Going for the Gold

Aug. 15, 2003
Quality Institute International looks to add luster to its Gold Medal program -- and to the products and manufacturers that receive it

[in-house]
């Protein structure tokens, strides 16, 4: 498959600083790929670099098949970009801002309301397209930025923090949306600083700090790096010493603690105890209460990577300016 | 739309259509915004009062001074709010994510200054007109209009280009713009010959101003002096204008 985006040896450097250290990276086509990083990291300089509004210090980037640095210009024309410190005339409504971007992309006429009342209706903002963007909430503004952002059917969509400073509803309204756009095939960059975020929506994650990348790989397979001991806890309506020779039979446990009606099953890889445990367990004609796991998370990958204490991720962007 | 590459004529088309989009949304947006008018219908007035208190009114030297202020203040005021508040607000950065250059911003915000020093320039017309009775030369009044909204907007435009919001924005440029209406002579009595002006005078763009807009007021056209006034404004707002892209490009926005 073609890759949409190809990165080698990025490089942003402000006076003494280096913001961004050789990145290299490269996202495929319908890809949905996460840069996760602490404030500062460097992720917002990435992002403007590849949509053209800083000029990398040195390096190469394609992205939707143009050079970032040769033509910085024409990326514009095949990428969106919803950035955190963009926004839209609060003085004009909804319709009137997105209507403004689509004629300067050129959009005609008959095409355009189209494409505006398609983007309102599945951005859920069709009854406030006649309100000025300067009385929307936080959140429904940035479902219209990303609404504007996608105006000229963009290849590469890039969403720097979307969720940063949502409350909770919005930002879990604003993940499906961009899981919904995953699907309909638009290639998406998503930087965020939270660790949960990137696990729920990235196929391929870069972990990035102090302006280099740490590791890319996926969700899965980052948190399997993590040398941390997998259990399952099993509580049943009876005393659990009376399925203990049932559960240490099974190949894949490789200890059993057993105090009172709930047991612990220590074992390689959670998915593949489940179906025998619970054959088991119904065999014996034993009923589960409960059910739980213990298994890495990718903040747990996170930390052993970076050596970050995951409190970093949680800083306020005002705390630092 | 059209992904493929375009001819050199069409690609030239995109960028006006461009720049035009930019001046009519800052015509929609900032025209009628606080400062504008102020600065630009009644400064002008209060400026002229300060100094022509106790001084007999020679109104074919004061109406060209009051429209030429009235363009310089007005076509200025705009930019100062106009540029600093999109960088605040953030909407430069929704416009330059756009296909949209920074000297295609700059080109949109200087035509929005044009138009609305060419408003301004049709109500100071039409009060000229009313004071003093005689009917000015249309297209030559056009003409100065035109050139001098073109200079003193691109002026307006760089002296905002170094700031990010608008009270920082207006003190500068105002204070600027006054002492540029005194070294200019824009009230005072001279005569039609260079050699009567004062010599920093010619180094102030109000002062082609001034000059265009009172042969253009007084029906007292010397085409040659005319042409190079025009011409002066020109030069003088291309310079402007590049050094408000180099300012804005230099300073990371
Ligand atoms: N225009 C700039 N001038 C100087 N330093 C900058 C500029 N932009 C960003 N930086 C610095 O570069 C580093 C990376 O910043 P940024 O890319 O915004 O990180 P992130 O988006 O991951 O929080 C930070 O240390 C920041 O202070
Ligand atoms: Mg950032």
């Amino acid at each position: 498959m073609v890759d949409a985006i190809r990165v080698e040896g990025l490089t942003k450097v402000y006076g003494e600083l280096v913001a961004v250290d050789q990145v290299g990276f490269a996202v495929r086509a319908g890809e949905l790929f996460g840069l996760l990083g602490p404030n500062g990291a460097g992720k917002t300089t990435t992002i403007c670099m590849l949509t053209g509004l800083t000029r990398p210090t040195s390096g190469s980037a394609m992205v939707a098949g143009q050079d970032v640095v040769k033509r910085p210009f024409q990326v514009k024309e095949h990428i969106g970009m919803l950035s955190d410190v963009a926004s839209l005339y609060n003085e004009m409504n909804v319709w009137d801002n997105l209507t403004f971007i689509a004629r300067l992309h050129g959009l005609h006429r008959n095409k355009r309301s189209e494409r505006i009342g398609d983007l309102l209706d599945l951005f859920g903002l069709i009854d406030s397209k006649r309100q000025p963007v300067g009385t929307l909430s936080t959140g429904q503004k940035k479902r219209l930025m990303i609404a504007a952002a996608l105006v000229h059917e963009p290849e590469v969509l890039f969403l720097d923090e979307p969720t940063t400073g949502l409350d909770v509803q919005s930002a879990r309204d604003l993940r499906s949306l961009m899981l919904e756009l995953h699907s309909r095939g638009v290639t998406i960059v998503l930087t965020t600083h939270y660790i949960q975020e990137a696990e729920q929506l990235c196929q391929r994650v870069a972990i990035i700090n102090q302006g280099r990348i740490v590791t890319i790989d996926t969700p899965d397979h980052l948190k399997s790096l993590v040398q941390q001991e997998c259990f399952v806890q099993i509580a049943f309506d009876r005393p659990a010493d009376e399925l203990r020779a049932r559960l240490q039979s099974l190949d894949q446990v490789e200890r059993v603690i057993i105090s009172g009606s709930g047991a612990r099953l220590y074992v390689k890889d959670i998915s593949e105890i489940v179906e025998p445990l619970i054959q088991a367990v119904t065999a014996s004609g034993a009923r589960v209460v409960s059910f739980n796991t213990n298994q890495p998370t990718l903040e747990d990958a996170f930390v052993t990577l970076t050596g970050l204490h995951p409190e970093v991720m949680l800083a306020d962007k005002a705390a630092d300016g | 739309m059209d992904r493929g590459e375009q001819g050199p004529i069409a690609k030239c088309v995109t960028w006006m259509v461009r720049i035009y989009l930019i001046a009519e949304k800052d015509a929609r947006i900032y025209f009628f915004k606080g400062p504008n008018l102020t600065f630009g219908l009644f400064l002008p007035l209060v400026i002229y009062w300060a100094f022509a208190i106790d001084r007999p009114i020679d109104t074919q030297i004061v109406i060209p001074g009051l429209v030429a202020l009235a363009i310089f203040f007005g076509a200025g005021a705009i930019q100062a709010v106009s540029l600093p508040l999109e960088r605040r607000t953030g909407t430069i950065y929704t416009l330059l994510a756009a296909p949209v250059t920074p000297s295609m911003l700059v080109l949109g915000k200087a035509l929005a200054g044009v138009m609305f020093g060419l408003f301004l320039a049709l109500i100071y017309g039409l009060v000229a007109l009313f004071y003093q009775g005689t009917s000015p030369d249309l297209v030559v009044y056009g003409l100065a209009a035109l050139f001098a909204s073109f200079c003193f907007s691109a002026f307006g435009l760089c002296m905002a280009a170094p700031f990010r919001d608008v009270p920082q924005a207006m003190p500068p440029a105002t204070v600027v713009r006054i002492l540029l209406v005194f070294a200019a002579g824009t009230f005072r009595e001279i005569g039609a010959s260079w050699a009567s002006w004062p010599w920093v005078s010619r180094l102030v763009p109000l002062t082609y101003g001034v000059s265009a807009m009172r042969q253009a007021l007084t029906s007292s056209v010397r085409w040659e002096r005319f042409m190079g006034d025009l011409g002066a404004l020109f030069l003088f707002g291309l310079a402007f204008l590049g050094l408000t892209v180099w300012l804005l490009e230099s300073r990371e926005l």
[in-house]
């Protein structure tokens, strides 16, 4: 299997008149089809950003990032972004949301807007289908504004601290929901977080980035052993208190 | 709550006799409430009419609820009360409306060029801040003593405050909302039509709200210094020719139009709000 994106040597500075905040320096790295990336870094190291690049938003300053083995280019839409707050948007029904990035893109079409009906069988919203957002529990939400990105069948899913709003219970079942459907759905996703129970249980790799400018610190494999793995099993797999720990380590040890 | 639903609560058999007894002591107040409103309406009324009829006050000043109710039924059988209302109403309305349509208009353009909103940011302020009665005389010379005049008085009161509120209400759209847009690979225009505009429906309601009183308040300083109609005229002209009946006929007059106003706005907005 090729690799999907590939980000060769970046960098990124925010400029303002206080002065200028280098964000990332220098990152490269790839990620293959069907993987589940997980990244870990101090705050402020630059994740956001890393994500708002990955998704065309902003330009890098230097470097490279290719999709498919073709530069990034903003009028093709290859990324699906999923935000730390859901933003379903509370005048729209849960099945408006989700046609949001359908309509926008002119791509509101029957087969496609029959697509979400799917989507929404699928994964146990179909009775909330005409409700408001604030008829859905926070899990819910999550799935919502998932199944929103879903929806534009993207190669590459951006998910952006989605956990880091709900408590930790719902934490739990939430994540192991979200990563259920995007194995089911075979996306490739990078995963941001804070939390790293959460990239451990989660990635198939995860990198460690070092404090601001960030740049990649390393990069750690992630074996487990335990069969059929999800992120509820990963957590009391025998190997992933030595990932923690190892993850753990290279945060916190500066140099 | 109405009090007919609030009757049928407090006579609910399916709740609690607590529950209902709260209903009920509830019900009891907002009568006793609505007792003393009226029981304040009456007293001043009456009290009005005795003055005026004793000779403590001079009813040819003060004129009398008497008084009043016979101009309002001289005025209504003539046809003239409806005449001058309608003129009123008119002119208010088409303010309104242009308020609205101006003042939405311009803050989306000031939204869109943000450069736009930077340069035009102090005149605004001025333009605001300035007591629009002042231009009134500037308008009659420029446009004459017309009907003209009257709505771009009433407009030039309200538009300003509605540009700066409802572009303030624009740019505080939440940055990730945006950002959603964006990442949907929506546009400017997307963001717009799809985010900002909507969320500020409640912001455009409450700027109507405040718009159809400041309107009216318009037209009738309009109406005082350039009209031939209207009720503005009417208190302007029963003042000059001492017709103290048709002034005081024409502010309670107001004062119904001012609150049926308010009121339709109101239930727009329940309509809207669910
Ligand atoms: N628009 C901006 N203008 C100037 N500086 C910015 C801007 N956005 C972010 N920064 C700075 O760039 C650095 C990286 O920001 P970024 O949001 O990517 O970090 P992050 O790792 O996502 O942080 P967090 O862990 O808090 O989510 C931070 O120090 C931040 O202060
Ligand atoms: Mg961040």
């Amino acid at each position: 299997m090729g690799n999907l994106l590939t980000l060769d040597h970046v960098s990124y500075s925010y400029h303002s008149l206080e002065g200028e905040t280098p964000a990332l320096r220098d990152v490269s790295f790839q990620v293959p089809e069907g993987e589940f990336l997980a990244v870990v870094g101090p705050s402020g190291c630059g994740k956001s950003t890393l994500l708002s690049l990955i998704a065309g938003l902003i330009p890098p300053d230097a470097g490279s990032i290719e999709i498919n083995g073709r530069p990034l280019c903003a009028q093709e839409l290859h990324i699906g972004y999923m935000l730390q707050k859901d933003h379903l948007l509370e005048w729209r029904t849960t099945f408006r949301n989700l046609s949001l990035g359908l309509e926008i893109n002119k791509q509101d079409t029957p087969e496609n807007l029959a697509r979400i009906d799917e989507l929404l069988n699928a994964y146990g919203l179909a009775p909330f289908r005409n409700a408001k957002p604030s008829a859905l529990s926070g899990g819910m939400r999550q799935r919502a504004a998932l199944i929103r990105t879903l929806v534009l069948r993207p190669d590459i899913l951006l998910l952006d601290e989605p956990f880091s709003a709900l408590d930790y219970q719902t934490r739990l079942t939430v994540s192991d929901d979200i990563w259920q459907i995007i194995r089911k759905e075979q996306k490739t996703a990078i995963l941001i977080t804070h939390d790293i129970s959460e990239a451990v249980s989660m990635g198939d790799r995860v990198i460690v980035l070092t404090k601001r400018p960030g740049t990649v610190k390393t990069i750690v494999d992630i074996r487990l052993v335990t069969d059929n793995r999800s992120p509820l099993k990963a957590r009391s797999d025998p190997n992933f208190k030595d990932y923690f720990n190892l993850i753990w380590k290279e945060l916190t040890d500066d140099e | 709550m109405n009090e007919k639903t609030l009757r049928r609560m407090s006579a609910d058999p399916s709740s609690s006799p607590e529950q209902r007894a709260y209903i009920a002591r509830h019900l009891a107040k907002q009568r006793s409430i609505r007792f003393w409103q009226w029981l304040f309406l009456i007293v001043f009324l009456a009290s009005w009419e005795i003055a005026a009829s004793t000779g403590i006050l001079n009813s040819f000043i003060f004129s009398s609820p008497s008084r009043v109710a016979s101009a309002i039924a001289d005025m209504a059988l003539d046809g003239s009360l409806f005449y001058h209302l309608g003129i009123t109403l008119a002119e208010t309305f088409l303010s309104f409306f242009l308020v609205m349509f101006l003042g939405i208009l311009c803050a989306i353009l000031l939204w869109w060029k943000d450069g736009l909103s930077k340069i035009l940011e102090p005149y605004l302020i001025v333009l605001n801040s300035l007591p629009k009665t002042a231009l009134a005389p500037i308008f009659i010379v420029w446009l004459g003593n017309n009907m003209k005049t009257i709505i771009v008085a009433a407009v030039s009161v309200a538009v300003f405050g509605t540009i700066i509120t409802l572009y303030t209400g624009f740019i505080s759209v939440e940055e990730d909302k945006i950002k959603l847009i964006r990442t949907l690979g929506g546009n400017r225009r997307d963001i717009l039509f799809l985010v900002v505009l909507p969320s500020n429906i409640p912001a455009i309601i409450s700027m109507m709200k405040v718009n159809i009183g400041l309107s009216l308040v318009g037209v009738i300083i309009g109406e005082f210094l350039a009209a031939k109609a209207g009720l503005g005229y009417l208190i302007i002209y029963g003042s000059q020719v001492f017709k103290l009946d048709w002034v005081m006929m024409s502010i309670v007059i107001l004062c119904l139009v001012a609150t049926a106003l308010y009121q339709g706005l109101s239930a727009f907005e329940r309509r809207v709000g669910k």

To a food industry that's tried wellness, convenience, color and just about every other attribute to jump start growth, the Quality Institute International (QII) is looking to add yet another attribute , taste.The American Tasting Institute (ATI), the food and beverage testing service of San Francisco-based QII, has been testing thousands of products for 15 years, as well as licensing rights for select products, those it judges best in their respective categories -- to use ATI's Gold Medal in their marketing. But despite all those gold medals, many of which have popped up on packaging for major brands, QII has a problem: Most consumers still don't notice the medal or even know what it means. Now under the management of John Parker, who joined the Institute as president two years ago, QII is out to change that and possibly help raise the profile of flavor as a marketing tool. So it has hired TrueBrand, a San Francisco branding consultancy, and public relations firm Golin Harris, also of San Francisco, as it prepares a two-year campaign to make consumers -- and the food industry, take notice of that little gold medal. Later this month, ATI plans to alert current Gold Medal Honorees of a "new look, feel and messaging" for the QII program in the hopes that food marketers will start incorporating the updates into their 2004 marketing initiatives, according to Julie Hagler, chief marketing officer of the Institute. In September, QII will roll out the first part of its marketing plan, with a public-relations blitz from Golin Harris targeted at television, print and radio media, as well as grassroots and event marketing, with plans for print and possibly radio advertising to follow in 2004. QII also will redesign its Web site, qii.org, in September, making it primarily a tool for educating consumers about the Gold Medal."We're going to make public relations and the marketing tools of our licensees the first thrust of consumer awareness," Hagler says. "We think this is the kind of message that needs depth, not just a five-second visual impression. So the PR and the clients who are winners are going to be the ones to really carry the message forward."Hagler acknowledges that consumer awareness currently is low. "But [our] research has definitely proved there is a need and desire among consumers to know more about the concept of having independent chefs judge the best of the best and have that be something they actively seek."On a rollQII already seems to be gaining some momentum with some clients. Edy's Whole Fruit Bars have received Gold Medal honors for three years, but only began using the designation in marketing this year, says Kara Haskell, marketing manager of super-premium brands for Dreyer's in Oakland, Calif. Edy's highlighted the Gold Medal in a freestanding insert in a national newspaper that dropped on July 27, and is also using it in point-of-sale material, including a new program called SuperFridge that puts dedicated Whole Fruit freezer displays in some stores. "We started using the Gold Medal after doing some investigative work on what other brands were using it," Haskell said. "Identifying those brands, which included Snack Wells and Coffee Mate, helped us decide to use it. We think it will become the J.D. Power or AAA rating of the food industry, so we wanted to be on the cutting edge."Haskell believes the Gold Medal could be a deciding factor for consumers who haven't tried the product before and don't have strong loyalty to a competing brand. She also believes that as QII takes steps to educate consumers about the Gold Medal, more and more consumers will start looking for it.  "You can slap anything on your package, like ,'best tasting' or whatever," she said, "but if the seal starts to gain some kind of meaning, that's where I think the Quality Institute can really start to gain some client base."In addition to QII's efforts, she believes the network effect of more food brands using the Gold Medal in their marketing also will raise its profile. "Based on the client list they're accumulating," she says, "we think this is going to be an up and coming thing."After sweeping six categories last year, St. Louis-based Russell Stover candy began using its Gold Medal in TV and print ads last holiday season and plans to continue using them this year, says John O'Hara, vice president of marketing. "Our upper management has embraced the Gold Medal promotions," he says. "It's a long-term commitment whenever you start changing packaging. I'm excited [QII is] going to be doing a lot more publicity with the Gold Medals."A lot to chew on By setting itself up as the food industry's arbiter of good taste, QII is biting off a lot. Staying on top of changing product mixes and food trends means judging many of its categories annually. And making its verdict mean something means maintaining culinary and ethical standards.All products are judged double blind by a panel of professional chefs against pre-assigned criteria, which vary according to what's relevant to the category, including taste, aroma, freshness, mouth feel and overall impression. Products are placed in bar-coded containers to hide their identities. Judges enter scores into data-secure computers, using bar-code scanners to match the scores to the products. No group discussion is allowed, and results are tabulated instantly.Judging panels include chefs certified at levels of Culinarian, Executive Chef, Chef Du Cuisine, Culinary Educator or Chef/Owner and must currently be practicing at a leading restaurant, hotel or resort. Whenever possible, the panelists include two of the fewer than 70 Certified Master Chefs in the U.S."When we set up our judging panel, we have no less than eight chefs on a panel," says S. Patrick Finney, national culinary director for QII since 2001. "These chefs come on a rotating basis and judge no more than twice a month The American Culinary Federation likes to tout themselves as the authority on food in America. We like to tout ourselves as the authority on taste. I utilize these chefs from the ACF and renowned chefs who may not be level-specific certified within the industry. But it's our goal to maintain a very high percentage of certified level-specific chefs on our panels, and that will range anywhere from a certified culinarian to a certified master chef So by maintaining that stature, it gives us a whole lot more credibility with the industry."Once the QII panel has selected a winner in a category, it offers the manufacturer a license to use the Gold Medal in its packaging and other marketing. "If they choose not to license with us, there's no second place involved here," Finney says. "We put the entire category away for another year before we bring it back to life and re-evaluate it."While categories are judged no more than once a year, some may not be judged again for several years if product activity doesn't warrant a new test. Manufacturers don't have to pay for, or even authorize, a test, but they do pay if they win and choose to license the marketing program.  Payment amounts depend on the size of the category and the marketer. "We want to make sure a small organic or gourmet producer would have a fair opportunity to participate and leverage their win," Hagler says, "in the same way a very large cereal or frozen dinner manufacturer might."